That’s part of what we’re being called to remember. Always, He says, that we are representatives of the Lord. Now watch, because Daniel was dealt a tough hand. He made the best of a tough situation. He didn’t drag his feet. He wasn’t walking around, yielding to defeatism. He didn’t have a dull ethical edge. He did his best. I heard someone say, I can’t remember who it was, but I remember the quote. Remember if you don’t like a situation, change it. If you can’t change it, change your attitude. That’s good medicine. Let’s watch what they did with Daniel. They figured they couldn’t take him out because of the quality of his work. So, they came up with another plan. It says, so they concluded, “Our only chance of finding grounds for accusing Daniel will be in with the rules of his religion.” They had a group of people come together to think about how to take him down. Think about that for a moment. They’re having a discussion about, “Hey, how do we think we could take him out?” someone says, “Well, I don’t think if we’re looking for contradictions inside of him, that we’re going to be able to catch him on anything with in terms of what he’s been doing. But there is an area where he’s particularly vulnerable.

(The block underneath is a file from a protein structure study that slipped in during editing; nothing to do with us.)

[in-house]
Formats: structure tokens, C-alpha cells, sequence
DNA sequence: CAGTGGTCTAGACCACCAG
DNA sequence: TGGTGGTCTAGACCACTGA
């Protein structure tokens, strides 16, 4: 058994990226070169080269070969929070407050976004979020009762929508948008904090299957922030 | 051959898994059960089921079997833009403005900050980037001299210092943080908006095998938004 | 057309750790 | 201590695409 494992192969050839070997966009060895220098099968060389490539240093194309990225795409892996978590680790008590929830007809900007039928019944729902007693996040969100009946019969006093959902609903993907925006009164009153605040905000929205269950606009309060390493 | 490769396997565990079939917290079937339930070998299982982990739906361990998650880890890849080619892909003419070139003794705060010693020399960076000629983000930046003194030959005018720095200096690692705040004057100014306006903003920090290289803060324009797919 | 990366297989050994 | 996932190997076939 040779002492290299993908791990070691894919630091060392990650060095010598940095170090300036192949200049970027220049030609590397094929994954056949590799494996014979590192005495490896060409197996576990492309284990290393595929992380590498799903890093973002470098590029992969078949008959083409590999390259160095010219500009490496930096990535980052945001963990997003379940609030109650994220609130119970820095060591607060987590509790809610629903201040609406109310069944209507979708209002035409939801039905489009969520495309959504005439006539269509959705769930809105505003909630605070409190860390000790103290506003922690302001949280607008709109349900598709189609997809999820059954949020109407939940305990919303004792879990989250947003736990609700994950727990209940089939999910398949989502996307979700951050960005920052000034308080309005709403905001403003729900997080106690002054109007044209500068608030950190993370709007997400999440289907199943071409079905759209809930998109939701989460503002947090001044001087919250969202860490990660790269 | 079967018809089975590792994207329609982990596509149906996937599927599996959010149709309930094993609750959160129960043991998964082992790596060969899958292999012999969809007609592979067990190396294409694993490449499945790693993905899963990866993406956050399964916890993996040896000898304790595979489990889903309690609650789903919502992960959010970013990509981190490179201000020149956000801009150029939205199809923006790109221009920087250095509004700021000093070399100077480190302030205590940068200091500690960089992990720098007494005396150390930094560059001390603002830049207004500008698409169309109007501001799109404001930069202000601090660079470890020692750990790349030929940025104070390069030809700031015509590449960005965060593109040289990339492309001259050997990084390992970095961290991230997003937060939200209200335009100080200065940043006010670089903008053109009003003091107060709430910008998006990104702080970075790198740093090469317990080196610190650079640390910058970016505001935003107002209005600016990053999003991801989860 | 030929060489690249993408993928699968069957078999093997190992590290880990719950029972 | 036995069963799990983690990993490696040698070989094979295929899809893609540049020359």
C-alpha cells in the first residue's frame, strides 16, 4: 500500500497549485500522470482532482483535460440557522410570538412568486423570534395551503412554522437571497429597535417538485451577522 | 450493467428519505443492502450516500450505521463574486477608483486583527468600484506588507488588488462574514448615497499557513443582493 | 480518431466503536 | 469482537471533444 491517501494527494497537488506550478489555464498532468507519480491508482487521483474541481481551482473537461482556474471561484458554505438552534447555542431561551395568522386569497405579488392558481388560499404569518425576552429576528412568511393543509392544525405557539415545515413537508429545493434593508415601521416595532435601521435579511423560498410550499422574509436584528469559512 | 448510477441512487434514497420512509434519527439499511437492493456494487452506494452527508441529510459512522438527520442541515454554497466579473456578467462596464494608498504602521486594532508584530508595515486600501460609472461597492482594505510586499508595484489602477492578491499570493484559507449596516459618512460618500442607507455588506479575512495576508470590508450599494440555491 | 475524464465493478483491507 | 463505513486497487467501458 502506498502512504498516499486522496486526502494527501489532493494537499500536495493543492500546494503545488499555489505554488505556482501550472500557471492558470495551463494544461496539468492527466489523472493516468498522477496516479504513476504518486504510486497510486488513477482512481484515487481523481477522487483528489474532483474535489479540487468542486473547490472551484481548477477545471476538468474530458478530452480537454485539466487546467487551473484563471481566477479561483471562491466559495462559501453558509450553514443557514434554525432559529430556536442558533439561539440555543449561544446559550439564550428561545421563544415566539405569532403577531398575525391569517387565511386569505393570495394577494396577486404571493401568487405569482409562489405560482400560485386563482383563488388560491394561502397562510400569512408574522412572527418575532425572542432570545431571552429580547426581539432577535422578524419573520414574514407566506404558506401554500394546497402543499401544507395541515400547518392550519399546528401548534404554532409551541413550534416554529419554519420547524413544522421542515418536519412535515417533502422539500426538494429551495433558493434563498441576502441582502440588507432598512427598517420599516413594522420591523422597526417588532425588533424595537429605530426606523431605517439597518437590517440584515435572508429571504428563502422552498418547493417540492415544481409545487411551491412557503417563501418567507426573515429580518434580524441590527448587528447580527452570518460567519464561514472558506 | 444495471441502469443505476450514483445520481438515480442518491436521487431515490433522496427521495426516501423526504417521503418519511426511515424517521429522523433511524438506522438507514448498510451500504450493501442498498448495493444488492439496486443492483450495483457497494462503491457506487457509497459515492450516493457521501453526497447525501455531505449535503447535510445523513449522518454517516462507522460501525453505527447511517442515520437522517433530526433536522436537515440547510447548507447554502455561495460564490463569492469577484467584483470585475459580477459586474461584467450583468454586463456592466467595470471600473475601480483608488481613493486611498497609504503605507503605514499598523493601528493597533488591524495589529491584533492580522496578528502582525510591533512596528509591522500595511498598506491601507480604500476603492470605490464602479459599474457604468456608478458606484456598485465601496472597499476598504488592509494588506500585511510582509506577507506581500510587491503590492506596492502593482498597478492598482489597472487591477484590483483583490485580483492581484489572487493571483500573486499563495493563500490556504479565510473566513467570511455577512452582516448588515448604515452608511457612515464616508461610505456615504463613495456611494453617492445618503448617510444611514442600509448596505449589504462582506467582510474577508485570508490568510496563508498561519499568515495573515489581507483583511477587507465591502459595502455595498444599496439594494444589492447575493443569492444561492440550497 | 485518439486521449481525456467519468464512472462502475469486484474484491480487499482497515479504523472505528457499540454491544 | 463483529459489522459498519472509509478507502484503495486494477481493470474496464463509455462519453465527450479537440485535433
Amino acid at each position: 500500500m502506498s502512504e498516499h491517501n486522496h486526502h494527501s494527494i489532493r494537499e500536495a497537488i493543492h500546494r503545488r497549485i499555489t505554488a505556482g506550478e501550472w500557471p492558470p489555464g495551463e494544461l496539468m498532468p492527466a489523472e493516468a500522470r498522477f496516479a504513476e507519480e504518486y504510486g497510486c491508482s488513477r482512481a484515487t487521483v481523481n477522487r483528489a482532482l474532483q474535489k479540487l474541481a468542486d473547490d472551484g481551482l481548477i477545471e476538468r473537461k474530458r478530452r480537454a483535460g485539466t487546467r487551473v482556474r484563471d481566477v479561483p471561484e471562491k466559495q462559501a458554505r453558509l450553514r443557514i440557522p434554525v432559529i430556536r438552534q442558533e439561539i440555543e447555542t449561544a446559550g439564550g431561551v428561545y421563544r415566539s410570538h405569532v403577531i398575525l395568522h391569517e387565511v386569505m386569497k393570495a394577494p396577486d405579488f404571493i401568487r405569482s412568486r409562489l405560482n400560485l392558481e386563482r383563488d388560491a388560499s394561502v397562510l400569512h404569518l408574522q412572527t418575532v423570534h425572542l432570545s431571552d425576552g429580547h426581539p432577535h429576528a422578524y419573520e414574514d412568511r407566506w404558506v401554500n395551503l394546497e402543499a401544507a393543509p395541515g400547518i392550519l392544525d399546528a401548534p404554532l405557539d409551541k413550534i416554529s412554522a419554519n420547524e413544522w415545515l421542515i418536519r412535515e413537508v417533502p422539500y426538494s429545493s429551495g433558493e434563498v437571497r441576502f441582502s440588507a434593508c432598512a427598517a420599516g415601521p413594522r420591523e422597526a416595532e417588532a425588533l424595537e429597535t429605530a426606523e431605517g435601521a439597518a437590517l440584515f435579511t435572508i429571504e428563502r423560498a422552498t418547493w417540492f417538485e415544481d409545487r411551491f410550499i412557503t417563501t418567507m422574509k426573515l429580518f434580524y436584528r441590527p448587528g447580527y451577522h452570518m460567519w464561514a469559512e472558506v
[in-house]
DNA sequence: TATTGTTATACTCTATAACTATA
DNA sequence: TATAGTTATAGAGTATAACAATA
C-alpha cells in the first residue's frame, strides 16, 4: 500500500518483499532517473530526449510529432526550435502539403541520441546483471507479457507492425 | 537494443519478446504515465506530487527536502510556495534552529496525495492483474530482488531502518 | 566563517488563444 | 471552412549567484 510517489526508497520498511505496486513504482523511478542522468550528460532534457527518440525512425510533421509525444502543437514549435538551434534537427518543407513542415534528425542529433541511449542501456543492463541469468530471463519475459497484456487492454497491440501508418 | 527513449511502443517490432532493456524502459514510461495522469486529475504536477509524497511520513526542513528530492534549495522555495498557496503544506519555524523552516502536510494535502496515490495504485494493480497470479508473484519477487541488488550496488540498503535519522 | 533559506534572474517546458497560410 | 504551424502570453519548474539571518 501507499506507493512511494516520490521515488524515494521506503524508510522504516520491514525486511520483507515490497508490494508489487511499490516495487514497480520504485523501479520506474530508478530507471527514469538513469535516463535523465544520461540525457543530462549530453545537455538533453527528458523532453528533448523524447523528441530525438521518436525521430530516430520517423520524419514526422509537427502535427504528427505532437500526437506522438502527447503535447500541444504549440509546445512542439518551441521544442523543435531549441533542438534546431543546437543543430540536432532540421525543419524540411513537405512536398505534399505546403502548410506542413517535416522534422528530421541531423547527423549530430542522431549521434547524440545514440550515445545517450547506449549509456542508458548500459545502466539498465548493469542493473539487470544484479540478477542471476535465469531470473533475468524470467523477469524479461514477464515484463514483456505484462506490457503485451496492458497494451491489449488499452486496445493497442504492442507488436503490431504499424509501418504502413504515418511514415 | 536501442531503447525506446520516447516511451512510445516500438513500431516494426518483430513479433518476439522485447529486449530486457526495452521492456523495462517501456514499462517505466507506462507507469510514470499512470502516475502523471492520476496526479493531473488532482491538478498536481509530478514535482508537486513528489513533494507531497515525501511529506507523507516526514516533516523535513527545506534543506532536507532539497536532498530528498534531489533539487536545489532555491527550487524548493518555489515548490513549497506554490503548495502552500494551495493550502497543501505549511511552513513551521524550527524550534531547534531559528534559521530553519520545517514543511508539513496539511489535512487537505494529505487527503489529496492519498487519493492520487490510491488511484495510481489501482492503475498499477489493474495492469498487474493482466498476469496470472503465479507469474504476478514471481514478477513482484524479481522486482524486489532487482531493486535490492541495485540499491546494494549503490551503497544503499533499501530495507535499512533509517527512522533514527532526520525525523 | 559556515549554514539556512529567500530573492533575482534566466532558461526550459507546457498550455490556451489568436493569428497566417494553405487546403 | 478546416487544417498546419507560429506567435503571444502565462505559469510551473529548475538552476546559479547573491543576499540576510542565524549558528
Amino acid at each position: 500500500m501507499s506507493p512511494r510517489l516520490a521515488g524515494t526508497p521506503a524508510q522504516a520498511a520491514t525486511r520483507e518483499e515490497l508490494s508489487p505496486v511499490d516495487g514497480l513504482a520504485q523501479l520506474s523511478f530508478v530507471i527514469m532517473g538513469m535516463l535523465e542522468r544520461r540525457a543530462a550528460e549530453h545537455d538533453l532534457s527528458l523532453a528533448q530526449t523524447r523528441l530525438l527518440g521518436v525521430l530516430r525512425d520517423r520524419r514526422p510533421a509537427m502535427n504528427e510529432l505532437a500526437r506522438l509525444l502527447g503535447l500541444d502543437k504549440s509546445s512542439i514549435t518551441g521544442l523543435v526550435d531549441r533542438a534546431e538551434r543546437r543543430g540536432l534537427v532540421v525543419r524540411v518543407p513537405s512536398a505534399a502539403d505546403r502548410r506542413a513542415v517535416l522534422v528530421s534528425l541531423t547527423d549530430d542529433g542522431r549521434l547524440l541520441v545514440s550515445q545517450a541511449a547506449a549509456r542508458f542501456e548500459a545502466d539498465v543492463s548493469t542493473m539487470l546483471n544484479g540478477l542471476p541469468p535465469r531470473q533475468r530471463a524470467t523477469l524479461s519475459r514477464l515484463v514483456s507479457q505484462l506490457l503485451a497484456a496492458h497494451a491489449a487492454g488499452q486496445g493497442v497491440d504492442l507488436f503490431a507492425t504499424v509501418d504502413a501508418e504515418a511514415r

I think it has to do with his faith, his dedication to the rules of his religion. He’s vulnerable right there.” One of them came up with a plan that was going to be able to take out Daniel. Watch what happens if someone says, “We’re going to appeal to the King’s ego. We’ll create a scenario that will put Daniel in a place where he will, if we think we know him, end up putting himself in a place where we can take him down. Our only chance of finding grounds for accusing Daniel will be in connection with the rules of his religion.” So, the administrators and high officers went to the king and said, “Long live King Darius. We are all in agreement. We administrators, officials, high officers, advisors, and governors. We’ve come to the conclusion that the king needs to make a law. The law needs to be strictly enforced. What we suggest is that you need to give orders that for the next 30 days any person who prays to anyone, whether that’s divine or human, except to you, Your Majesty, they’ll be killed.” In this case, thrown into a den of lions.